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The Cassini spacecraft delivers this stunning vista showing small, battered Epimetheus and smog-enshrouded Titan, with Saturn’s A and F rings stretching across the scene.
The prominent dark region visible in the A ring is the Encke Gap, in which the moon Pan and several narrow ringlets reside. Moon-driven features that mark the A ring are easily seen to the left and right of the Encke Gap. The Encke Gap is 325 kilometers (200 miles) wide. Pan is 26 kilometers (16 miles) across.
In an optical illusion, the narrow F ring, outside the A ring, appears to fade across the disk of Titan. A couple of bright clumps can be seen in the F ring.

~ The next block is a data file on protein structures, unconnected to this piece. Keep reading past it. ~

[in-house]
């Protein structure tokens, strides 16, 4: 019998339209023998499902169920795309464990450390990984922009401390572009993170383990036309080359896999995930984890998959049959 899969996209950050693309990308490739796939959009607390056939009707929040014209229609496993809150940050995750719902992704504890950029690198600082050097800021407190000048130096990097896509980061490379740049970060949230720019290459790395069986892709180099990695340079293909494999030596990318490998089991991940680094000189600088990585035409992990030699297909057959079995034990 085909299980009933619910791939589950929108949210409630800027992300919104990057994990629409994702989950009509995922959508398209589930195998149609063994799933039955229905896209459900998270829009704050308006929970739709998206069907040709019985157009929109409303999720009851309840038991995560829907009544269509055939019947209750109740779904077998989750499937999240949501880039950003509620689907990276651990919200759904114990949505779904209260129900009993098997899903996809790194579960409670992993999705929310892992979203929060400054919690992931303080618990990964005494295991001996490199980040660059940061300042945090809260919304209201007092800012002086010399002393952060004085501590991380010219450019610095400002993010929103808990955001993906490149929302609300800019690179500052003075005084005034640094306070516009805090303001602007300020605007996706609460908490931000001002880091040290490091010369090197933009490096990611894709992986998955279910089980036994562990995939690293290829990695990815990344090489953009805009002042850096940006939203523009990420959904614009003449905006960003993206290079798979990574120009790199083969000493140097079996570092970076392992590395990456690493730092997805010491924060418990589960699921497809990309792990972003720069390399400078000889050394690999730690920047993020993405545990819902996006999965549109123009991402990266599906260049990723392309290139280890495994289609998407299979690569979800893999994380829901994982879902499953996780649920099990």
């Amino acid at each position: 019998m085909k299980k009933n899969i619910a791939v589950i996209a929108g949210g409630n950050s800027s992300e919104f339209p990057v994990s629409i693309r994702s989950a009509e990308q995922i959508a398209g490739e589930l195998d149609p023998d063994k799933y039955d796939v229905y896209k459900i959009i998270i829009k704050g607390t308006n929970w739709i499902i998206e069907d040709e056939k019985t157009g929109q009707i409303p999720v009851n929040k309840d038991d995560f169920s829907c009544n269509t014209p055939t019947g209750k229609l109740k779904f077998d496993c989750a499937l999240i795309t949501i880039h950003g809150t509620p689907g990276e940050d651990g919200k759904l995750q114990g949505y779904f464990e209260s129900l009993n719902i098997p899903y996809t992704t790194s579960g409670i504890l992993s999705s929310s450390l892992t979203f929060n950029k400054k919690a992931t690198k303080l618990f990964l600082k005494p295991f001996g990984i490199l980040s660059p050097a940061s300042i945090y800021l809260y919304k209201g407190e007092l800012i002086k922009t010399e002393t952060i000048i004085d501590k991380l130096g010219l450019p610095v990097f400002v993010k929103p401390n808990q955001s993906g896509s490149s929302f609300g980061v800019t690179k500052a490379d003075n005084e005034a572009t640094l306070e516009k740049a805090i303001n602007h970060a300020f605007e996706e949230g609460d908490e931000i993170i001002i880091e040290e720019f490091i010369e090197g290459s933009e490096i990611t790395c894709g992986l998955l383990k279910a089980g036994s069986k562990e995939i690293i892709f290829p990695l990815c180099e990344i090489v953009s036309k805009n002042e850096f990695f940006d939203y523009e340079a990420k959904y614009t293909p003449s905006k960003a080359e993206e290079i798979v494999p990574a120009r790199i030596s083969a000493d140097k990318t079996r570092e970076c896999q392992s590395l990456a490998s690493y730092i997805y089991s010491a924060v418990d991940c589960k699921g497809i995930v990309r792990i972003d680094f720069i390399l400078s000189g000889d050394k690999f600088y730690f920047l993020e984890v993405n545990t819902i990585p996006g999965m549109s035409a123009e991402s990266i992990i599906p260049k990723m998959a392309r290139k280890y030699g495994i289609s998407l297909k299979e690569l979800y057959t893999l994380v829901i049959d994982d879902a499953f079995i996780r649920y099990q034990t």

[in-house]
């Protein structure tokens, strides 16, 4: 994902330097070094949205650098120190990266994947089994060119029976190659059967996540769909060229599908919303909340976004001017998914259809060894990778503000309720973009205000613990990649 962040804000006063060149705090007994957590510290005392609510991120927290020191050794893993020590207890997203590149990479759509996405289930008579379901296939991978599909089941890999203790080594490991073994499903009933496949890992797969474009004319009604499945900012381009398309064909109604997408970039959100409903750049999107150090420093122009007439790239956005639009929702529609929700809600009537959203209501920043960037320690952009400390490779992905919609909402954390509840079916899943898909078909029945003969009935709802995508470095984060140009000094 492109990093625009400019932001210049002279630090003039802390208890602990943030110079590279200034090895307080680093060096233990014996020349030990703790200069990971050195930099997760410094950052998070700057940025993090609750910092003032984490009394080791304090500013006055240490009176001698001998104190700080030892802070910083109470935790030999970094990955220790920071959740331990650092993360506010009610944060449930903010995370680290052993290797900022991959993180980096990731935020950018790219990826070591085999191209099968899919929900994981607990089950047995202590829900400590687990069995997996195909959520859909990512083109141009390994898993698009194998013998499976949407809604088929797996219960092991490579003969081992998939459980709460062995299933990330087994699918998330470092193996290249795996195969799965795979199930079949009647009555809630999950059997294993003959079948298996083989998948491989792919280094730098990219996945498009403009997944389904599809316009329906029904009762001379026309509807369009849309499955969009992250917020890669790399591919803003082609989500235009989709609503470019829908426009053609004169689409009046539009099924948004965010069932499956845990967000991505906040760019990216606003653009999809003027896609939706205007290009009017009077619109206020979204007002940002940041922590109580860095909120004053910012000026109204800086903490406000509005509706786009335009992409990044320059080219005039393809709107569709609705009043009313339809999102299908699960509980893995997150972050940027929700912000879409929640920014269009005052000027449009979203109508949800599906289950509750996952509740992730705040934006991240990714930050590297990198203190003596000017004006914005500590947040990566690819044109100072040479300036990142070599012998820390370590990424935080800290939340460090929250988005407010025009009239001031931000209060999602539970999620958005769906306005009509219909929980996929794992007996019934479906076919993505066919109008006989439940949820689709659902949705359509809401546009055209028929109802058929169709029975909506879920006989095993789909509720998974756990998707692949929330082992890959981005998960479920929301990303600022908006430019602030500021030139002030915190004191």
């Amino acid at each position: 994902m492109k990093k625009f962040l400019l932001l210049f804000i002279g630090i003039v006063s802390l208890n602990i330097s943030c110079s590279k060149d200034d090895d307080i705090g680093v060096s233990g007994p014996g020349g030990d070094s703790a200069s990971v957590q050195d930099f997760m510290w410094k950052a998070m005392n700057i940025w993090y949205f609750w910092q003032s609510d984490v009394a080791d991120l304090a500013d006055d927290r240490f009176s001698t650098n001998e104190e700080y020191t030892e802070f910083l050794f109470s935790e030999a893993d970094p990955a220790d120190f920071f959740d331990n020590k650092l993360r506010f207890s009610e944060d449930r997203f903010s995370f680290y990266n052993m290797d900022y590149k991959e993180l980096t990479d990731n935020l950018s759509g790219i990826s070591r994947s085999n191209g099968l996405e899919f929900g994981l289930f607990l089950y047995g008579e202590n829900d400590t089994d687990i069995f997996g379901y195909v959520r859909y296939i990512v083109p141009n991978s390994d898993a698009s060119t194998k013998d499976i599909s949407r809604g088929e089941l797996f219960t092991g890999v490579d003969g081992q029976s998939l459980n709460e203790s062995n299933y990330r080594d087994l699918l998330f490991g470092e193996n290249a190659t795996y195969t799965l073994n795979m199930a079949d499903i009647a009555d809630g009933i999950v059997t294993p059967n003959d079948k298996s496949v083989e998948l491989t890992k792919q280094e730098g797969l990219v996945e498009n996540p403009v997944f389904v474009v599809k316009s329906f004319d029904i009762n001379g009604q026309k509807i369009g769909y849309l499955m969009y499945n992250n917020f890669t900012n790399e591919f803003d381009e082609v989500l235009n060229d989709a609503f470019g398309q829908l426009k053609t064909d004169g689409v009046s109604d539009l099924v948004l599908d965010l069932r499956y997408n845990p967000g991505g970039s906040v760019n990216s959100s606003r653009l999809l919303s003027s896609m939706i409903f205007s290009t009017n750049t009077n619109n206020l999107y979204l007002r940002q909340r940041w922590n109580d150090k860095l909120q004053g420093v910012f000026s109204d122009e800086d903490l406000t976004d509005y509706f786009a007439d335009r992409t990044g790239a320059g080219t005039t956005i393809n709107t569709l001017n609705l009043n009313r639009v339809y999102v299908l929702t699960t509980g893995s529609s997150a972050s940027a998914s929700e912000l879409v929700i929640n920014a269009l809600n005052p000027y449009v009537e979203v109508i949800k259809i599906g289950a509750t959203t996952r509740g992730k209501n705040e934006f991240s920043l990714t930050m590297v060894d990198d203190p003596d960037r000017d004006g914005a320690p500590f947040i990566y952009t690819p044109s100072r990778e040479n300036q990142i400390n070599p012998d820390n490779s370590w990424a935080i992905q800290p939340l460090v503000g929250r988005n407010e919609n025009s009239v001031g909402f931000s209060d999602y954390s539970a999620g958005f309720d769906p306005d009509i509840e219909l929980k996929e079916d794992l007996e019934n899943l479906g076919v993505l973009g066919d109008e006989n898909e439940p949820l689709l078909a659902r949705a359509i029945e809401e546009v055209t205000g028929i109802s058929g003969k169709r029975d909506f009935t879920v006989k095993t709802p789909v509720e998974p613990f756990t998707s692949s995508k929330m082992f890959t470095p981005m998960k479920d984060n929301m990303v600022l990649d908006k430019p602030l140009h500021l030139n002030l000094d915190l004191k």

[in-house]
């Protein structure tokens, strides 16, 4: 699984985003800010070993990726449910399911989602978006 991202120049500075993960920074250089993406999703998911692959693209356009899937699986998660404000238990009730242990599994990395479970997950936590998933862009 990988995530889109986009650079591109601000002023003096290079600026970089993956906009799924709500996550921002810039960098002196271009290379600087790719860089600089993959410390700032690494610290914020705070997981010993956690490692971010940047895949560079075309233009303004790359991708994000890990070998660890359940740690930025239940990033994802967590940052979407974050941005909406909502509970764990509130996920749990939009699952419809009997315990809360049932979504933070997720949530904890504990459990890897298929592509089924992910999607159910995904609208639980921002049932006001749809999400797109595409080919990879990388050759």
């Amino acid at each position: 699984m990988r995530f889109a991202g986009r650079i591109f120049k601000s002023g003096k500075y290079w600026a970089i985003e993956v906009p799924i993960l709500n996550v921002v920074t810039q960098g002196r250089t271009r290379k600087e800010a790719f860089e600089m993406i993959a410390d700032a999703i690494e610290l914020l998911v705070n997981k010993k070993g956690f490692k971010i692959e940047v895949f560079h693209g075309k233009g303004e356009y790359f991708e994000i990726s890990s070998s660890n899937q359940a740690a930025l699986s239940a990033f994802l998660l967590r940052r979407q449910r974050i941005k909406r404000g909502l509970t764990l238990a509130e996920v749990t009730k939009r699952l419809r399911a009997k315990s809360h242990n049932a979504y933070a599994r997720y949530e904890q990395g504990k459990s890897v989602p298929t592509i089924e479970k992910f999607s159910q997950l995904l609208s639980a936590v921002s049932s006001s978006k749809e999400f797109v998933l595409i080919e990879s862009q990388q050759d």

Epimetheus is 116 kilometers (72 miles) across and giant Titan is 5,150 kilometers (3,200 miles) across.
The image was taken in visible light with the Cassini spacecraft narrow-angle camera on April 28, 2006, at a distance of approximately 667,000 kilometers (415,000 miles) from Epimetheus and 1.8 million kilometers (1.1 million miles) from Titan. The image captures the illuminated side of the rings. The image scale is 4 kilometers (2 miles) per pixel on Epimetheus and 11 kilometers (7 miles) per pixel on Titan.
The Cassini-Huygens mission is a cooperative project of NASA, the European Space Agency and the Italian Space Agency. The Jet Propulsion Laboratory, a division of the California Institute of Technology in Pasadena, manages the mission for NASA’s Science Mission Directorate, Washington, D.C. The Cassini orbiter and its two onboard cameras were designed, developed and assembled at JPL. The imaging operations center is based at the Space Science Institute in Boulder, Colo.
Image Credit: NASA/JPL/Space Science Institute